5. A thermal protector for an electric circuit comprising: a PTC device and a heat generating resistor in heat transfer relationship with the PTC device, the PTC device being switchable to a high resistance state, the resistor constantly transferring heat to the PTC device to maintain the PTC device at an elevated temperature below its switching temperature but above ambient temperature such that its switching time is less susceptible to variations in ambient temperature, the resistor and the PTC device being connected in series, and the resistor being connected in parallel with a load protected by the PTC device.
6. The protector of claim 5 wherein said heat generating resistor does not have PTC characteristics.
7. A thermal protector circuit for protecting an electrical load comprising:
a. a protective PTC device connected in series with the load and switchable to a high-resistance state at a predetermined temperature range,
b. a heater resistor connected in the circuit and positioned in heat-transfer relationship with and constantly heating the protective PTC device to a temperature below the predetermined temperature but above ambient temperature in normal operation such that the protective PTC device is switched to its high-resistance state only under abnormal operation of the load, and
c. the heater resistor being connected in series with the protective PTC device and in parallel with the load.
8. The circuit of claim 7 wherein said heater resistor does not have PTC characteristics.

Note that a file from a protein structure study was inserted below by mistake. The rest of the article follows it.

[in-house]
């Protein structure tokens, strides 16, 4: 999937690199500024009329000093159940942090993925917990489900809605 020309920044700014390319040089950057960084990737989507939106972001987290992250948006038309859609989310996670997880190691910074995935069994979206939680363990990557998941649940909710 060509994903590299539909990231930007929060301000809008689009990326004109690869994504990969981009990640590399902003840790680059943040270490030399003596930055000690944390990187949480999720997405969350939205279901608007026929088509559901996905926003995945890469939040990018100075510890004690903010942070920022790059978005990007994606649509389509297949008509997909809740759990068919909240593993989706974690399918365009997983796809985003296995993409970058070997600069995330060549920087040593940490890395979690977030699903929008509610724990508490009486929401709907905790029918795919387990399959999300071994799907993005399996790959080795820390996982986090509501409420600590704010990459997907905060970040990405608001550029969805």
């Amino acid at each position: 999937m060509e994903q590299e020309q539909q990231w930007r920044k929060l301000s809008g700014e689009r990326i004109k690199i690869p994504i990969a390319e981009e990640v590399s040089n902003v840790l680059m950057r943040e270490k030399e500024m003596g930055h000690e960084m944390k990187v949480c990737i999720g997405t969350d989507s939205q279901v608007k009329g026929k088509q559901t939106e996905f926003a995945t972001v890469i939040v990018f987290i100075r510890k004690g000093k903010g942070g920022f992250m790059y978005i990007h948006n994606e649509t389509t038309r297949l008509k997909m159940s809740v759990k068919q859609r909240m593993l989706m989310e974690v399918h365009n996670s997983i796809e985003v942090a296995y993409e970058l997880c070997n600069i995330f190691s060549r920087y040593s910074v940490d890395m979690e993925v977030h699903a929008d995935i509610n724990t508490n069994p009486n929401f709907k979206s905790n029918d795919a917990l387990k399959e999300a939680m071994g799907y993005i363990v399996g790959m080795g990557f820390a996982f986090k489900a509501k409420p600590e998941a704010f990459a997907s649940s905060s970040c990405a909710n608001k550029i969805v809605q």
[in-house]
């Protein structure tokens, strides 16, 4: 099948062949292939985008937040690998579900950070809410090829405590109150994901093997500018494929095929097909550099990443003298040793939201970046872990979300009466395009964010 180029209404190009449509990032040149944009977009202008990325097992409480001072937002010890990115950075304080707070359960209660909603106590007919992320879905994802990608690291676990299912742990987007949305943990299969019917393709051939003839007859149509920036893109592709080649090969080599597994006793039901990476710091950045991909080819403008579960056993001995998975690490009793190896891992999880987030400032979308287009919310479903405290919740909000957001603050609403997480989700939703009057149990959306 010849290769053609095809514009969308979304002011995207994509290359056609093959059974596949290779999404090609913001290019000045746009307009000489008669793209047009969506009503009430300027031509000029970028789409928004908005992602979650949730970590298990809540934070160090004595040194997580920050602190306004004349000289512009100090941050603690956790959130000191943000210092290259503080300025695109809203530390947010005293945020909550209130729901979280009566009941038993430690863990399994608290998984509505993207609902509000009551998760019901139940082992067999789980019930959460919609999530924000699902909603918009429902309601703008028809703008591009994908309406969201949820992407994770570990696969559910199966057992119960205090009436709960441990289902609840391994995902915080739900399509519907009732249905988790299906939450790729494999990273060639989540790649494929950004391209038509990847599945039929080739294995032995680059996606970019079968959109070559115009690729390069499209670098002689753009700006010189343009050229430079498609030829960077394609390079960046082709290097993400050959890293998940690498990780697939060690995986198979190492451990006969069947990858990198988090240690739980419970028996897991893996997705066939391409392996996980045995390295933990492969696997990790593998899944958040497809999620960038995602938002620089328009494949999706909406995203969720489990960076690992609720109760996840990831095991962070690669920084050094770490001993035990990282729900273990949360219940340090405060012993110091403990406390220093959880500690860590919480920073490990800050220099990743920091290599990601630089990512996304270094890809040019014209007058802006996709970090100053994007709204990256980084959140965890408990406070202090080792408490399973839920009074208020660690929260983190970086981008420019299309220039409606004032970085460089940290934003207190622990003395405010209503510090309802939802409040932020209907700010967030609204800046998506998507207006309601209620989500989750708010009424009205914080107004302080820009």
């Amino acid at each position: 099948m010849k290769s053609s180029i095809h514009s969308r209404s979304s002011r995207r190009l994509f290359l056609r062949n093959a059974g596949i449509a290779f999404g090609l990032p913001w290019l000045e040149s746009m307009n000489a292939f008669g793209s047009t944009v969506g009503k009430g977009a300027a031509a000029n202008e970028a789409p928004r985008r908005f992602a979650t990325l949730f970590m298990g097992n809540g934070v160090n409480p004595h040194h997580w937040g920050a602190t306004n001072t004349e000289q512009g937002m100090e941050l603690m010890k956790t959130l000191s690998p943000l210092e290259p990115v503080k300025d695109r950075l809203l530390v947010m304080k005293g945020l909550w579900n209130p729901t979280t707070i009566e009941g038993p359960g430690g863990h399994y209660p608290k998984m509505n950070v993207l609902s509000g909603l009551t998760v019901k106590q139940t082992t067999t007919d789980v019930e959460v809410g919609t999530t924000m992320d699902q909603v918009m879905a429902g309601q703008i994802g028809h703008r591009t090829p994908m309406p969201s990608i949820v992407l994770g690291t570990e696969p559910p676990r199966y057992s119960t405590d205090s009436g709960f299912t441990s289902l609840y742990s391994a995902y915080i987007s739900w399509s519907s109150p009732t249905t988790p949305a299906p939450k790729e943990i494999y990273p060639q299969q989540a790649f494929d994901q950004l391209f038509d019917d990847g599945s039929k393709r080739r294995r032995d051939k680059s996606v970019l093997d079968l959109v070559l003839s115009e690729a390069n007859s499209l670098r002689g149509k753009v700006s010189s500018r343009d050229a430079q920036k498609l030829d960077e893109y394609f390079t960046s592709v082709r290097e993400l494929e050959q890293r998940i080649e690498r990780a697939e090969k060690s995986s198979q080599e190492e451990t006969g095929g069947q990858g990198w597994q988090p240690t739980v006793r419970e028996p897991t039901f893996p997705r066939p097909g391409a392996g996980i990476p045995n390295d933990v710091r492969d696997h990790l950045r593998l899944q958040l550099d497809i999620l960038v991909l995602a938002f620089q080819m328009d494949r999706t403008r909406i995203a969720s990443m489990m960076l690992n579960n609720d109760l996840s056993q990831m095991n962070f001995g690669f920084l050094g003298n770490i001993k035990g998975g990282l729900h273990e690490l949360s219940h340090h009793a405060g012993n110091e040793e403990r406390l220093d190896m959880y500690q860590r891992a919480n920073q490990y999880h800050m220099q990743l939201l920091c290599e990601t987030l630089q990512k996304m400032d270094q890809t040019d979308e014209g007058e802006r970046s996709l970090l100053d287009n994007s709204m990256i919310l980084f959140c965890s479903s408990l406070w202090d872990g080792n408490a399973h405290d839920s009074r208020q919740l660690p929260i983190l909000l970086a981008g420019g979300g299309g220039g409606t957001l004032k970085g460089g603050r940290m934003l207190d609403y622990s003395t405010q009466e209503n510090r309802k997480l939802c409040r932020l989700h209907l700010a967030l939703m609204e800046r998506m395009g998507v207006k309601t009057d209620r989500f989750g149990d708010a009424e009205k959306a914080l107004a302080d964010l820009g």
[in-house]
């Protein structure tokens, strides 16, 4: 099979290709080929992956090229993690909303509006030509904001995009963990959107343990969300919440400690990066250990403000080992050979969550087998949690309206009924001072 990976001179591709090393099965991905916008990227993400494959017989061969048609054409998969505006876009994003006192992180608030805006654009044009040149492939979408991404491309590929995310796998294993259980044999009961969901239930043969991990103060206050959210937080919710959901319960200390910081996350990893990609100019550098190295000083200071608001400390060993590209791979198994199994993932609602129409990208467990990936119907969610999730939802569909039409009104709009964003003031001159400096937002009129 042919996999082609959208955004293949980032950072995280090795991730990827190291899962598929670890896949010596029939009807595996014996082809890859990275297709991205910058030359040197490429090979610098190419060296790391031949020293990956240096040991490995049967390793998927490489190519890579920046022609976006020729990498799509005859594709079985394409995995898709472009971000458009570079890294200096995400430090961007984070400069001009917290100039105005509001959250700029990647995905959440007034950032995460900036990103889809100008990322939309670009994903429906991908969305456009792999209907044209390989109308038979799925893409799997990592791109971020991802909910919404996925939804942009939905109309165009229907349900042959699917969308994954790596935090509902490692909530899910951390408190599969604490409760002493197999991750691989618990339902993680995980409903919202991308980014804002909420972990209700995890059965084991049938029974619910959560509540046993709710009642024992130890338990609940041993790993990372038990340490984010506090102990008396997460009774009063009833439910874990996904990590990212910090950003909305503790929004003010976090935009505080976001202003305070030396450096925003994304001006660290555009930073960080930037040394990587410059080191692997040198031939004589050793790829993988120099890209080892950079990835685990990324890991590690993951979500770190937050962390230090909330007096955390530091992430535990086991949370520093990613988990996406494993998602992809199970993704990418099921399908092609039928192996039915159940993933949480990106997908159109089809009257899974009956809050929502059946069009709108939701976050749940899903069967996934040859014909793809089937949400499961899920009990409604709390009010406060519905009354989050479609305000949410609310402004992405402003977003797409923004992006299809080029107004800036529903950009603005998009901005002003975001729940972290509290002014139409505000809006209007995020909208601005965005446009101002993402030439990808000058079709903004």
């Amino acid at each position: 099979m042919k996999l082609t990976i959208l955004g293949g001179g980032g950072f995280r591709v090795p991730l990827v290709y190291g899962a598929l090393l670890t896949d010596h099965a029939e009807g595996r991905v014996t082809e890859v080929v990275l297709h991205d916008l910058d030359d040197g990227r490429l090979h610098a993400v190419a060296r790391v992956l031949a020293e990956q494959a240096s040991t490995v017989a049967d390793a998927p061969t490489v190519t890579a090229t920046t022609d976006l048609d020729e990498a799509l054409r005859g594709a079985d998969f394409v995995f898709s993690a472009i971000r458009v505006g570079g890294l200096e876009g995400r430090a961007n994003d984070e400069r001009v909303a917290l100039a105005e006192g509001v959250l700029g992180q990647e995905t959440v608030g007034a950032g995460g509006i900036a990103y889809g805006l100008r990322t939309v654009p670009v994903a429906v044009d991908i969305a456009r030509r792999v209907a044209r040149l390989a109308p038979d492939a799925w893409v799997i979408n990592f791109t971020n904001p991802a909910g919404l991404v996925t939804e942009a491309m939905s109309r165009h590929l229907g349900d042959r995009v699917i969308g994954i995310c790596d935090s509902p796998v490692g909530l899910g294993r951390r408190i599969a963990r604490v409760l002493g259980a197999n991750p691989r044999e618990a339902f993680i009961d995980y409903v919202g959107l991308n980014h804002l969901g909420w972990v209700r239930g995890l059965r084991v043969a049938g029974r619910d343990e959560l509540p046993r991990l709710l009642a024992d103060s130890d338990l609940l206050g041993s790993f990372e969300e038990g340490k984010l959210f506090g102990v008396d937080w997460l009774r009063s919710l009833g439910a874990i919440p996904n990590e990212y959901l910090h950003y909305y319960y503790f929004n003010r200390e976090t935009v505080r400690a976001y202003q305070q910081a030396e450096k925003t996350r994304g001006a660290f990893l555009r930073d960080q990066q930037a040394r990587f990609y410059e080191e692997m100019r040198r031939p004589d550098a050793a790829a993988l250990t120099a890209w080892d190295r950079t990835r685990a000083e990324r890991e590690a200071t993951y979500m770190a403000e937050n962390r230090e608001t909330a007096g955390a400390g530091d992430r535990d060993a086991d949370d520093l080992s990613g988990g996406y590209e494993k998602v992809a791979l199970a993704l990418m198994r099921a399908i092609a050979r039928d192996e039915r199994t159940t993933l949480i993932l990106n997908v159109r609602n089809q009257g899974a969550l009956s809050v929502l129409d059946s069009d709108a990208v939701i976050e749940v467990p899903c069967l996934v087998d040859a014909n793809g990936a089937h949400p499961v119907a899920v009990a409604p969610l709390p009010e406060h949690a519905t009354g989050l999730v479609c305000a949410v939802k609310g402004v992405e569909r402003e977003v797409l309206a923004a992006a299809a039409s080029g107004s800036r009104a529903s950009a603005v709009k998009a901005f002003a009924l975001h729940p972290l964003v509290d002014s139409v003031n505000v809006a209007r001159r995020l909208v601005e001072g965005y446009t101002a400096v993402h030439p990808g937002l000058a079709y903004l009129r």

9. A thermal protector circuit for protecting an electrical load comprising:
a. a protective PTC device connected in series with the load and switchable to a high-resistance state at a predetermined temperature range,
b. a heater resistor connected in the circuit and positioned in heat-transfer relationship with and constantly heating the protective PTC device to a temperature below the predetermined temperature but above ambient temperature in normal operation such that the protective PTC device is switched to its high-resistance state only under abnormal operation of the load,
c. the heater resistor, the protective PTC device and the load being in series, and
d. both the heater resistor and the protective PTC device being on the same side of the load.
10. The circuit of claim 9 wherein said heater resistor does not have PTC characteristics.
Description

This application is a continuation in part of our copending application Ser. No. 07/202,945, filed June 6, 1988 now U.S. Pat. No. 4,901,186.

BACKGROUND OF THE INVENTION

This application relates to the art of thermal protectors and, more particularly, to thermal protectors of the type used for protecting a load in an electric circuit. The invention is particularly applicable to thermal protectors of the type having a positive temperature coefficient of resistance, and will be described with specific reference thereto. However, it will be appreciated that the invention has broader aspects and may find uses with thermal protectors of other types.

SUMMARY OF THE INVENTION

A thermal protector is heated to an elevated temperature greater than ambient temperature but less than its switching temperature. In the event of a circuit malfunction, the time required for the thermal protector to reach its switching temperature is substantially reduced, because the starting point is the elevated temperature instead of ambient temperature. There is also minimal variation in operating time with variations in ambient temperature.